Some people like to watch.
I have a more embarrassing admission.
I prefer to re-watch.
Re-watching TV shows may seem downright irresponsible here in television's new golden age, when there are so many good shows, so easily available, that even a hard-core binger can't get through them all.
The hard-core binger is a familiar type by now.
She's the person who has already sprinted through the second season of "Orange Is the New Black" and is up to the minute on "Game of Thrones." She hasn't missed a single "Breaking Bad," she devoured the latest season of "House of Cards" in three days, and at this very instant she's searching for the next TV series that can keep her up until 3 a.m. night after night desperate for the next episode.
That's not me. Not anymore.
I belong to a counterculture, one that I sense is growing among exhausted, glutted bingers.
Call us the re-watchers.
"What are you watching lately?" someone asked me the other day.
"'Scandal,'" I said.
Every episode available on Netflix. All three seasons.
For the second time.
But at a far more leisurely pace than the first time.
My friend looked shocked. She had no problem with my watching the implausible, overwrought, yet creepily realistic "Scandal." She'd watched it too.
But of all the shows, on all the networks, in all the world, I was wasting my life watching that again?
If I was going to re-watch, couldn't it at least be something highbrow, like "The Wire"?
My pleasure in re-watching TV shows goes back at least as far as late-night reruns of "Friends," "Seinfeld" and "Sex and the City."
A rerun, just one, made a good nightcap back in those days, before TV was streaming and on-demand and didn't require a television.
My preference for re-watching series the newfangled online way, however, didn't begin until a year or so ago.
I'd just blazed through all available seasons of "The Good Wife" and was looking for the next binge-worthy series when it hit me. I was tuckered out.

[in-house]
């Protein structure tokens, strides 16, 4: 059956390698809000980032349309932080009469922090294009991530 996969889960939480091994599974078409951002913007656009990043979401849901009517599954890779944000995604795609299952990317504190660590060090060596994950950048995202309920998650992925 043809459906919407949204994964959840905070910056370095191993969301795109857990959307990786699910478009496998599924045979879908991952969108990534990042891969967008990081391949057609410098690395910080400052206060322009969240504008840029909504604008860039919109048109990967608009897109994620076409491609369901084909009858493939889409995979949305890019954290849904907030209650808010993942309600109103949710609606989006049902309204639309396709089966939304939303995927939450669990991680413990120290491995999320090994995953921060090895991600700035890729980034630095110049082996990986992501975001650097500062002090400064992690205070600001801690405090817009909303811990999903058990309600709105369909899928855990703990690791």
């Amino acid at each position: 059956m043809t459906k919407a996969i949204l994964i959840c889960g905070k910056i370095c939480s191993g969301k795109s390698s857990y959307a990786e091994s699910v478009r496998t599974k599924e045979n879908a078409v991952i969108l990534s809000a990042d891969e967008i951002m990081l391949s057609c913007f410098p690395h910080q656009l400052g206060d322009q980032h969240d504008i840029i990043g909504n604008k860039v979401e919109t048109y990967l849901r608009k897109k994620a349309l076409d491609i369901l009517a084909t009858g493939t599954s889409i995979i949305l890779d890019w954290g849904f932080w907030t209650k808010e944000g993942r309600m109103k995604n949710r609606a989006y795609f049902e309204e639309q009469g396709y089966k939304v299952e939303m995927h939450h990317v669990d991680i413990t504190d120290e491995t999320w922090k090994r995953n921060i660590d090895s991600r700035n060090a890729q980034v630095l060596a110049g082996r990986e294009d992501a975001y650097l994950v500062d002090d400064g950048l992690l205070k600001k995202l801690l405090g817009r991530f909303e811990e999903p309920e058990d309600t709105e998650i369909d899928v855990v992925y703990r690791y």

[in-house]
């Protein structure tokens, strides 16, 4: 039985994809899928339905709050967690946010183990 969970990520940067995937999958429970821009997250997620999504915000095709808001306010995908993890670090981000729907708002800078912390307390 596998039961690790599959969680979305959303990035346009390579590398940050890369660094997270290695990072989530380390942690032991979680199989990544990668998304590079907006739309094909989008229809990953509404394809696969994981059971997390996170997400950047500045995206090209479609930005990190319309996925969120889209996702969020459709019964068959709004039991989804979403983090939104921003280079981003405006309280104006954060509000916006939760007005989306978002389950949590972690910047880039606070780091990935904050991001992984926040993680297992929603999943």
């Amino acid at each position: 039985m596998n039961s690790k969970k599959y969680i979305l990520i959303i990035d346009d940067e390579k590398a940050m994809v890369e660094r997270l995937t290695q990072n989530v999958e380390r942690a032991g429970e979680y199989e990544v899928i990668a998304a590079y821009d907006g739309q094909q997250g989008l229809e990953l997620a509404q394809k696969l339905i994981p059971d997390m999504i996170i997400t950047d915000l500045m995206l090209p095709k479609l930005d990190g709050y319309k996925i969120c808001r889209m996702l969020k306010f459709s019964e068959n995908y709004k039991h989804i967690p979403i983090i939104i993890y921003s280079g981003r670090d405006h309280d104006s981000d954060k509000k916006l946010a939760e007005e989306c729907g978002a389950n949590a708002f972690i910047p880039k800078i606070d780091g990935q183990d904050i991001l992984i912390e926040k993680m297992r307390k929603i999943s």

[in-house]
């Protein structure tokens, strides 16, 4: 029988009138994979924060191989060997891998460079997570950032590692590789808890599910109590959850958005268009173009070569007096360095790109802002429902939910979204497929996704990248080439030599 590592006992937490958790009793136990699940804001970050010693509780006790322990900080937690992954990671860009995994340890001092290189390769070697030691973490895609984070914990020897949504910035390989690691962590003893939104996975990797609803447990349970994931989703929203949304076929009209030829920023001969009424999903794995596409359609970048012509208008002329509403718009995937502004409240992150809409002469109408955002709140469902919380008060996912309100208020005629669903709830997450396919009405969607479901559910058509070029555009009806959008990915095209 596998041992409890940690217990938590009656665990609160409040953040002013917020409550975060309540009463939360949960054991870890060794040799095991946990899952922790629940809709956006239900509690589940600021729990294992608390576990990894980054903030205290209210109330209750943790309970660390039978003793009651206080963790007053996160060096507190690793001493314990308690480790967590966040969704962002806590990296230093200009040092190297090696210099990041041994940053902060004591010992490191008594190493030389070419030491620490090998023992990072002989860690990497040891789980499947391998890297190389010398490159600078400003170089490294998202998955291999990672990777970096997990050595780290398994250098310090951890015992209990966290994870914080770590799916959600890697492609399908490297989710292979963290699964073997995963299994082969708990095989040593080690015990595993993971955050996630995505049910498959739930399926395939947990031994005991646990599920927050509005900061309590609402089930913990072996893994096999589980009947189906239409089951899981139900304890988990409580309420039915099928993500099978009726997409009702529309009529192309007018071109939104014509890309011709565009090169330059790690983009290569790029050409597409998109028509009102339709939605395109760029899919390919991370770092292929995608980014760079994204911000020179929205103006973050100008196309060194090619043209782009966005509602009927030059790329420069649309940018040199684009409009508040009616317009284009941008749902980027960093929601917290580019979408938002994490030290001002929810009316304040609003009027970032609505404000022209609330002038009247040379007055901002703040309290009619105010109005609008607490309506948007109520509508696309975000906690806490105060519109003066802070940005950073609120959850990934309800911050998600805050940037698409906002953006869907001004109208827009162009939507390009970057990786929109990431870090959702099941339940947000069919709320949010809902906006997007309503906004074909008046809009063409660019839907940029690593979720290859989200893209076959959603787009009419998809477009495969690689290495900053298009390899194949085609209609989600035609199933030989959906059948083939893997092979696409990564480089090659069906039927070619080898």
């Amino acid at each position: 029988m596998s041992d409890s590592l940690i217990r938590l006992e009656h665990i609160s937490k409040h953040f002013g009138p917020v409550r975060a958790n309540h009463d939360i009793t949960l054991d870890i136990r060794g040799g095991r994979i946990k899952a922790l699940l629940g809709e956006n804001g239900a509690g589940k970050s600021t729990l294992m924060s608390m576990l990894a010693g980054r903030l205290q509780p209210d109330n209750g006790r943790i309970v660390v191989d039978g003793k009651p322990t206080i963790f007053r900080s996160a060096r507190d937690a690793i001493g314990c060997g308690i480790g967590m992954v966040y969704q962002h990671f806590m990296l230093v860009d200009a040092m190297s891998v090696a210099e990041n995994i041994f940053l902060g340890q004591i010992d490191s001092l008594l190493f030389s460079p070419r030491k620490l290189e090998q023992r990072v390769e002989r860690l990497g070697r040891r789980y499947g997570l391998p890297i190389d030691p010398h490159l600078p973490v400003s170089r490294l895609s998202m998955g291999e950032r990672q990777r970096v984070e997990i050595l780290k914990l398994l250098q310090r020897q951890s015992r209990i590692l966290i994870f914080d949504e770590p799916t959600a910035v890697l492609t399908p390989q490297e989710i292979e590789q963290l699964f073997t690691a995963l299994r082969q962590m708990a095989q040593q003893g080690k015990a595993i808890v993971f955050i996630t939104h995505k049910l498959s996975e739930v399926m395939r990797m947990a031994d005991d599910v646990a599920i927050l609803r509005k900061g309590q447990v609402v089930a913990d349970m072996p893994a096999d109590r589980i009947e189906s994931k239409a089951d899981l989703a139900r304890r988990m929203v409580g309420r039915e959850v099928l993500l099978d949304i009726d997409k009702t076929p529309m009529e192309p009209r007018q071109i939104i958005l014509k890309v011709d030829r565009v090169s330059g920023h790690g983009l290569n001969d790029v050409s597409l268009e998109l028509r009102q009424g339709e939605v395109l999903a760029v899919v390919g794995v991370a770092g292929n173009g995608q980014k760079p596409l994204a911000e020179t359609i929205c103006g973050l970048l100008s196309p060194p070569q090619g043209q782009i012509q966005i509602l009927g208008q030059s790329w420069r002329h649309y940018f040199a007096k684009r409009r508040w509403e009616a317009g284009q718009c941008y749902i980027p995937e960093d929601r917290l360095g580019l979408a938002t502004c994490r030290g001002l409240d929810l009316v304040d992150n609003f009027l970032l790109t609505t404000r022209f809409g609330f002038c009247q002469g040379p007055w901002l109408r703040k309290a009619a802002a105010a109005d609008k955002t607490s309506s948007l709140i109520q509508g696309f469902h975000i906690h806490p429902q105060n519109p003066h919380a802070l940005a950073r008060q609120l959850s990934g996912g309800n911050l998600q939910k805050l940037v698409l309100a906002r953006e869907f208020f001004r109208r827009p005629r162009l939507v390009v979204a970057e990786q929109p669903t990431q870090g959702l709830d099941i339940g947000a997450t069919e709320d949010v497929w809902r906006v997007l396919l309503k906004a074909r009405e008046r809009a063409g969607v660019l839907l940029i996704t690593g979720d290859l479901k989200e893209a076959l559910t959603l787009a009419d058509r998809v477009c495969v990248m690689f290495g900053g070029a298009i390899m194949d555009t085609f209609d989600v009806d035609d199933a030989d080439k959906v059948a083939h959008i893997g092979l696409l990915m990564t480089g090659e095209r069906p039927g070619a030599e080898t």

Like the tourist who had romped through 25 countries in as many days, I didn't need more novelty. I needed to rest.
I'd binged by then on some excellent series. "Slings & Arrows." "Friday Night Lights." "United States of Tara."
But by the time I was finished with "The Good Wife," I was spent.
No more new characters, please. No more new cliffhangers. I needed some consistency and predictability in my life.
A better person than I would have seen my exhaustion as a sign that it was time to finally read "Middlemarch."
Instead, I re-watched all of "The Good Wife" and made a discovery: It was better the second time around.
No need to gobble up an episode just to get on to the next. One episode, maybe two, in an evening, and then sleep.
I already knew what Peter Florrick was up to, how things would play out with Alicia and Will. Free from the suspense, I could savor the subtleties of dialogue and acting, marvel at how much I'd missed in my initial mad dash from episode to episode.
In exchange for the adrenaline of the first watching, I got the comfort of the re-watching. It was like hanging out with old friends: predictable, but not without pleasure and surprise. No reason to stay up past 11.
My survey of friends suggests that a lot more people are re-watching shows rather than hopping from series to series without a breather.
There is even research to suggest that re-watching shows is good for you. A couple of years ago, a researcher at the University at Buffalo's Research Institute on Addictions published a paper claiming that watching a rerun of a favorite show — not just any show, but one you like — gives you a mental boost.
Human beings seek novelty, but we also crave familiarity.
We think we want endless options when, in fact, somewhere deep down we want our choices limited. Infinity exhausts us.
So if you're re-watching "Scandal" too, stand tall. I know you're out there.
But wouldn't it be nice if they all stopped shouting?Copyright © 2015, CT Now